A simple, boring game.


One thing a game (or any other computer program) has to be able to do is to tell a human what's going on. If you don't know what the computer is doing (or when it's done), it might as well be turned off.

There are lots of ways to get information out of the computer. You can make the computer draw a picture, make it speak words, print something on a printer, or write data to a file on the disk or CD-ROM.

If you have a bunch of words to tell the user, one of the easiest Tcl/Tk commands is the tk_messageBox command.

This command will create a new window on the monitor that looks like this:

The command that would create that window is:

tk_messageBox -type ok -message "You Win!"

There you have it. A simple game that you can't ever lose. It's not much, but it's a start, and we can build a better game from this.

We'll look at the details of the tk_messageBox command later in this lesson. For now, lets just deal with the details of making it work.

The first part of learning any computer language is just making sure that you can do something simple. This proves that you've got all the programs you need installed in the right places and you know the names to use. It's basic, but every computer programmer starts with something simple when they learn a new language.

To create this first program you need to

  1. start up the Komodo Edit program
  2. open a new file
  3. type in the program (or cut and paste)
  4. save the new program
  5. tell the wish interpreter to run your new program

On Windows, you start Komodo Edit by clicking the Komodo icon that was put on your desktop when you installed Komodo Edit. Or you can go to the Start menu and run it from there.

On a Linux system, you can click an icon, or open a command (or xterm) window and type komodo.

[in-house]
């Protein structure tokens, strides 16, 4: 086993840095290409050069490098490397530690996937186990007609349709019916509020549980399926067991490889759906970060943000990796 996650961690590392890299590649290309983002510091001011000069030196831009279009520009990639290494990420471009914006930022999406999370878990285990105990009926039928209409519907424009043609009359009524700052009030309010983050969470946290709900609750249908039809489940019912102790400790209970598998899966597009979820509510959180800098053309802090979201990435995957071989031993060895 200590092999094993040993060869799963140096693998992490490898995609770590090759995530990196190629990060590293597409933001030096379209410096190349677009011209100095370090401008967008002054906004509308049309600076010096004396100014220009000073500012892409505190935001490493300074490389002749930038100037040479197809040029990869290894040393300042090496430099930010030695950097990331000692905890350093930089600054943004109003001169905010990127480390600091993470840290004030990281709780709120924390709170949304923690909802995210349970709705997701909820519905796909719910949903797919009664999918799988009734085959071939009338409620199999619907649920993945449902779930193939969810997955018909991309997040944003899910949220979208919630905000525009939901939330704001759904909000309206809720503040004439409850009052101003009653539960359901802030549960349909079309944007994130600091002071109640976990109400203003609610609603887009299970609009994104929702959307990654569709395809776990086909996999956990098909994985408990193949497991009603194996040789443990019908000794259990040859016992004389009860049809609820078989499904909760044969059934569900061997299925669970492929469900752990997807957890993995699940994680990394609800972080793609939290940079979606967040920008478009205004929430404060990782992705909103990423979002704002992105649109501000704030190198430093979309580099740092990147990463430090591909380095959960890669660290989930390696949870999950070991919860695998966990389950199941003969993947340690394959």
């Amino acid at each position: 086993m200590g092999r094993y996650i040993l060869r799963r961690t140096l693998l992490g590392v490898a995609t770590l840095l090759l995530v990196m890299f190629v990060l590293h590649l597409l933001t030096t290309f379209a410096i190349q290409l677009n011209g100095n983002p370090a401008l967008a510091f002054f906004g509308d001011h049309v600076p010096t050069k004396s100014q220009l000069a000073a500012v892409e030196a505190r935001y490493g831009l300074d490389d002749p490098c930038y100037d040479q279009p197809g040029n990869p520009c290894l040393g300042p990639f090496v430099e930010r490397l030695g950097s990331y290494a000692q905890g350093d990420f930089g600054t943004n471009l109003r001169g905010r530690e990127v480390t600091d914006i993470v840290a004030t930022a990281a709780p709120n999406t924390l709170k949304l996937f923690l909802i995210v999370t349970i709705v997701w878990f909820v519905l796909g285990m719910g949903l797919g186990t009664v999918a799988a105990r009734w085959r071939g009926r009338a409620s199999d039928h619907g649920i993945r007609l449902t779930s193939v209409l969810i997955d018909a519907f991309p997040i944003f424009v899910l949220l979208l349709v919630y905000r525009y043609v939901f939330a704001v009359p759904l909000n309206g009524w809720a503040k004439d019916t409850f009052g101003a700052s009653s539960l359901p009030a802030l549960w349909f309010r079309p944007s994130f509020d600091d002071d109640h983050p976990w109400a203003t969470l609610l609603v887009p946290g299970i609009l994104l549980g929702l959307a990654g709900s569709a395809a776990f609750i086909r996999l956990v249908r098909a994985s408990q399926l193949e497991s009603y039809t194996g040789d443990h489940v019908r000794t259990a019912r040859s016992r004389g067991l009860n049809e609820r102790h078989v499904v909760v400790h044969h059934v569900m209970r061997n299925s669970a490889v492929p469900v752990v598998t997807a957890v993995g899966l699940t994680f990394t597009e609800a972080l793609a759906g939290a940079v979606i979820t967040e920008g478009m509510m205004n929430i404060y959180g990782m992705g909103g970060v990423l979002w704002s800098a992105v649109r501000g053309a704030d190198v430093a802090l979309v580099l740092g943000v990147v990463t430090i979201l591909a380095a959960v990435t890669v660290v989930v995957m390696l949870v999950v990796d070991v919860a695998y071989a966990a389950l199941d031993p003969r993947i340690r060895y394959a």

The first time you start Komodo Edit, it will look like this:

After a few minutes, it will finish loading the initialization stuff (it only does this the first time you start), and you'll see this screen:

Select the File menu and then select New File, like this:

Komodo Edit helps you write lots of different kinds of programs. Since we're using Tcl/Tk, select the Tk Template. After you click on the Tk line, click the Open button.

After you click Open, you'll see a window like the one just below. Komodo Edit puts some code at the beginning of the window for you. We can ignore that for now. These lines tell the computer some stuff we always want to do in every piece of Tcl/Tk code.

When you type in commands, Komodo Edit will help you by trying to guess which command you want. If you keep typing, it will suggest a smaller and smaller list of commands you might mean. You can click on the command you want from the list, or keep typing until there is just one possible command. If there's just one command left, you can type the Tab key to have Komodo Edit fill in the rest of the command for you.

Komodo Edit will also add the second quote for you, so you don't need to remember to close all your quotation pairs.

Now, type in the tk_messageBox command. That will look like this:

Next, we need to save the program onto the disk. We do this so that another program (like the wish interpreter) can read the program off the disk, convert the Tcl/Tk commands to on/off values and then tell the CPU to start running the program.